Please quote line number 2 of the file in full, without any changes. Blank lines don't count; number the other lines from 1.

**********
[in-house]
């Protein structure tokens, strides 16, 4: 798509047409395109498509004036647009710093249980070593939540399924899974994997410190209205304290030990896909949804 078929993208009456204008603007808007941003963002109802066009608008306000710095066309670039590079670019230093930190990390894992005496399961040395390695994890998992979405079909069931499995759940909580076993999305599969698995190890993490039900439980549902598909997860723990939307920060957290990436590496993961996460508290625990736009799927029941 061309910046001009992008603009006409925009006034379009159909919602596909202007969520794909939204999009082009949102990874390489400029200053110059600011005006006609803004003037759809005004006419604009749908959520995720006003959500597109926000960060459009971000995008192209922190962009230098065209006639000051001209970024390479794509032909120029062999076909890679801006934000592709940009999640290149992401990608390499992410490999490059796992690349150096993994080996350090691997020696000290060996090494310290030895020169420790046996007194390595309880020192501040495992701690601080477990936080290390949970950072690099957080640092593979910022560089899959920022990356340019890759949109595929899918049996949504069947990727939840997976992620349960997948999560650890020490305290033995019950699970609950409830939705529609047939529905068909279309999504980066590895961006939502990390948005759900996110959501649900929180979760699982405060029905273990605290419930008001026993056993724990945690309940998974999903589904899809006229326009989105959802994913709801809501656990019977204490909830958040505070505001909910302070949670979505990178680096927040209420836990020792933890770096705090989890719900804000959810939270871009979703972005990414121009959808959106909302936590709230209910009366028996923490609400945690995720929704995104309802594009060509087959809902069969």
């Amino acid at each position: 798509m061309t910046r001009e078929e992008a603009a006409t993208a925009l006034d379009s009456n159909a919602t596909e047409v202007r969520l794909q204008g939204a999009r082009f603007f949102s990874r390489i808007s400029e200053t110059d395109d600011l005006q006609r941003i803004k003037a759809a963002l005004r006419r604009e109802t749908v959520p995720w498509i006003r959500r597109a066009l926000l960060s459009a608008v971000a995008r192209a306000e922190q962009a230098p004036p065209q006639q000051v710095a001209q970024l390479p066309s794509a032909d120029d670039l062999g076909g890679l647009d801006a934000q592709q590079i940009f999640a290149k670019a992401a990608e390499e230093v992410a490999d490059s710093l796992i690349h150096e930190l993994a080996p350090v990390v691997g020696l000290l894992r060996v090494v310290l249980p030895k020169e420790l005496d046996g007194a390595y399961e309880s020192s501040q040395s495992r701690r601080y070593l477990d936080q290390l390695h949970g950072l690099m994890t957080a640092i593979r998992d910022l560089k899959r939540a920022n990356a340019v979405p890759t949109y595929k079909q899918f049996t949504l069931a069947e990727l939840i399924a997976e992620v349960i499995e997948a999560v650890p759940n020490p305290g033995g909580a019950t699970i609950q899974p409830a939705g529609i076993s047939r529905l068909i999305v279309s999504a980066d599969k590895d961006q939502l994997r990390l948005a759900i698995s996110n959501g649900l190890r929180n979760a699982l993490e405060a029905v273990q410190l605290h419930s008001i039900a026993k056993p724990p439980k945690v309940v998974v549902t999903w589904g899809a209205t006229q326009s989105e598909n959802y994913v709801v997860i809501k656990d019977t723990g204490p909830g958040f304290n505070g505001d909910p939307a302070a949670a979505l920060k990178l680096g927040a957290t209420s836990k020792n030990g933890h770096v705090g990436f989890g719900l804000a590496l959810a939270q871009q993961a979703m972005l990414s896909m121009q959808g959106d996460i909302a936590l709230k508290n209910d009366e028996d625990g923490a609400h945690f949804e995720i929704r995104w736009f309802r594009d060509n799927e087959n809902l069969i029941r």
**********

């Protein structure tokens, strides 16, 4: 798509047409395109498509004036647009710093249980070593939540399924899974994997410190209205304290030990896909949804 078929993208009456204008603007808007941003963002109802066009608008306000710095066309670039590079670019230093930190990390894992005496399961040395390695994890998992979405079909069931499995759940909580076993999305599969698995190890993490039900439980549902598909997860723990939307920060957290990436590496993961996460508290625990736009799927029941 061309910046001009992008603009006409925009006034379009159909919602596909202007969520794909939204999009082009949102990874390489400029200053110059600011005006006609803004003037759809005004006419604009749908959520995720006003959500597109926000960060459009971000995008192209922190962009230098065209006639000051001209970024390479794509032909120029062999076909890679801006934000592709940009999640290149992401990608390499992410490999490059796992690349150096993994080996350090691997020696000290060996090494310290030895020169420790046996007194390595309880020192501040495992701690601080477990936080290390949970950072690099957080640092593979910022560089899959920022990356340019890759949109595929899918049996949504069947990727939840997976992620349960997948999560650890020490305290033995019950699970609950409830939705529609047939529905068909279309999504980066590895961006939502990390948005759900996110959501649900929180979760699982405060029905273990605290419930008001026993056993724990945690309940998974999903589904899809006229326009989105959802994913709801809501656990019977204490909830958040505070505001909910302070949670979505990178680096927040209420836990020792933890770096705090989890719900804000959810939270871009979703972005990414121009959808959106909302936590709230209910009366028996923490609400945690995720929704995104309802594009060509087959809902069969």